COMPETITION AND SPIRITUAL

DEVELOPMENT

 

John M. Hull

 

Abstract

Four levels of competition are distinguished: the local, face-to-face level, the industrial level, the level of government and the level of global currency competition. Influence seeps down to the local level from the global level, turning otherwise healthy forms of competition into destructive patterns, in which human relations are modelled upon the relations between currencies. The result is a spirituality of money, which shapes the image of the self, the symbols of achievement and expectations of the future. Theological resources for resistance are suggested and several policies for pacifying the unethical aspects of financial competition are mentioned.

 

 

Part One

Analysis and Commentary

Competition is one of the most powerful forces which shape the spiritual, moral and social lives of both children and adults in our society but, like aspects of spirituality, it is ambiguous (Hull, 1996a). When it is well managed, competition adds enjoyment to our lives and is a stimulus for attaining higher quality, but when allowed to fall into the hands of the strong and the able, it can lead to discouragement and low self esteem for others, and it can serve as an instrument to widen the gulf between the powerful and the powerless.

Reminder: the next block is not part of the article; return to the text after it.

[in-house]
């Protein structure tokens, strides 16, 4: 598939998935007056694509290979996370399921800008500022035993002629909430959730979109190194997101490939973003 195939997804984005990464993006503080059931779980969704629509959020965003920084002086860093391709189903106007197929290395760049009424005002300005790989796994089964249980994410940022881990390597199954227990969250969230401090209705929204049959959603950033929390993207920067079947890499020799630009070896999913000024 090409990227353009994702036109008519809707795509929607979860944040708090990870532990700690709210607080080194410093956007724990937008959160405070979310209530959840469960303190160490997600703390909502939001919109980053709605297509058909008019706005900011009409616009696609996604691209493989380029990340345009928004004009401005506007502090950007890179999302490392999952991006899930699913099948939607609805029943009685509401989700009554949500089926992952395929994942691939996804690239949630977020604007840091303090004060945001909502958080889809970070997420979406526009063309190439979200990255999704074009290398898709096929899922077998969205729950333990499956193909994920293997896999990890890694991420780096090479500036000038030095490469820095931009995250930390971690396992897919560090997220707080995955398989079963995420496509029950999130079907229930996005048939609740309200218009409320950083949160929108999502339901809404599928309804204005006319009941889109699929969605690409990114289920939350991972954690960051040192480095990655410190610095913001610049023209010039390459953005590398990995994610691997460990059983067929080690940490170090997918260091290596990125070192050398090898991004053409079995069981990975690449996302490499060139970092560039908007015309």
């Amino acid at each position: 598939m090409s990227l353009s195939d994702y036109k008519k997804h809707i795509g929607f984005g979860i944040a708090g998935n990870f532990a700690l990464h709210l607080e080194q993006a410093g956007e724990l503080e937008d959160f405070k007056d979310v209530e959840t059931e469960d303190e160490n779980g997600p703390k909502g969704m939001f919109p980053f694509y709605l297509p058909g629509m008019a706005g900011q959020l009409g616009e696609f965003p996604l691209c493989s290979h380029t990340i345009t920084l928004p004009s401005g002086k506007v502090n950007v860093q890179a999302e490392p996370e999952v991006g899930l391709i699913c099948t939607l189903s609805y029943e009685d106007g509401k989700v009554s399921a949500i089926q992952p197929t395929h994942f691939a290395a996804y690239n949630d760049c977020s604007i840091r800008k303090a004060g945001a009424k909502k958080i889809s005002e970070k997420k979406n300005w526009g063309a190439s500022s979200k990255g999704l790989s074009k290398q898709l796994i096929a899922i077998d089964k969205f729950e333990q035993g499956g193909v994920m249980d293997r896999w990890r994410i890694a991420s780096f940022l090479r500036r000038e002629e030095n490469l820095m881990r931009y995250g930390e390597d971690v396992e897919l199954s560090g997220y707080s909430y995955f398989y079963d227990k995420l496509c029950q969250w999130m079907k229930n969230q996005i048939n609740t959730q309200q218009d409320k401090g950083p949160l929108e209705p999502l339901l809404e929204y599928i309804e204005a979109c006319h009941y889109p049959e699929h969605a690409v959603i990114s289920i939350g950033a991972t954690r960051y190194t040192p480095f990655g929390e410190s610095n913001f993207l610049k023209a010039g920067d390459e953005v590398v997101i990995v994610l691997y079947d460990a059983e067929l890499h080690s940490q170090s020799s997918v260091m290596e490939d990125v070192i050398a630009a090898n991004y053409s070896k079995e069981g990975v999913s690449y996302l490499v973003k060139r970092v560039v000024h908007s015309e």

Competition takes many forms and is manifest at every level of life, from the biological right up to the most abstract aspects of our cultural life. My method will be first to clarify the concept of competition, then to distinguish four layers of competition as it affects our lives today, and to arrange these four spheres or layers of competition in descending order from abstract to concrete, showing that the influence permeates down from the higher levels. I shall accept a broadly Marxian understanding of the spiritual life as being influenced by the material life rather than the opposite, Hegelian view of the spirit realising itself in human history and society (Marx, 1992), but I shall follow Antonio Gramsci (1971), Cornelius Castoriadis (1984, 1987) and other contemporary theorists of ideology in suggesting that the influence of the material base upon the spiritual and cultural super-structure is more mutual than was apparent to the 19th century founders of social theory. In addition, I will show that the material basis of culture and spirituality in daily work has itself been spiritualised through the encapsulation of work, especially dead labour, in the form of money, and that money has become yet further spiritualised and abstracted until reaching the extra-territorial and globalised forms of today. As we attempt to understand the role of competition in the lives of young people today we must grasp the fact that the Marxian concept of inversion has been itself inverted. Using the concept of projection, Marx showed that the material relations of society produce a mirror-like image in the realm of culture, law, the arts and especially religion. This inverted social reality in the sense that whereas the mythology declares that the earthly realm is a replica of the ruling heavenly realm, the truth is exactly the opposite - the heavenly realm is merely a picture of the earthly realm, confirming and justifying it (Marx, 1992). The secondary inversion, which is the crucial feature in understanding spirituality today, occurs as work is turned into capital, and capital becomes more and more abstract and increasingly alienated from work. The layer of highly abstract money which now surrounds the earth and dominates human culture is not so much a projection of the material base as its sublimation or distillation into forms which are almost entirely invisible and imperceptible and yet which shape the immersions, the dreams and the general character of human beings. This heavenly realm of globalised money is no mere projected picture which can be changed by attacking the material base from which it springs, but is the most powerful social and political force in the world, having attained autonomy. The base has been transfigured into the superstructure. The base can only be reached through the superstructure. Moreover, whereas the God who reigned in the old projected superstructure was nothing but a reification of material power, the deity which now reigns in the basic superstructure is no phantom, no mere epic adventure film shown on the darkened screens of our imagination, but is the actual source of the power of the world (Hull, 1996b). This power is money and its energy is competition.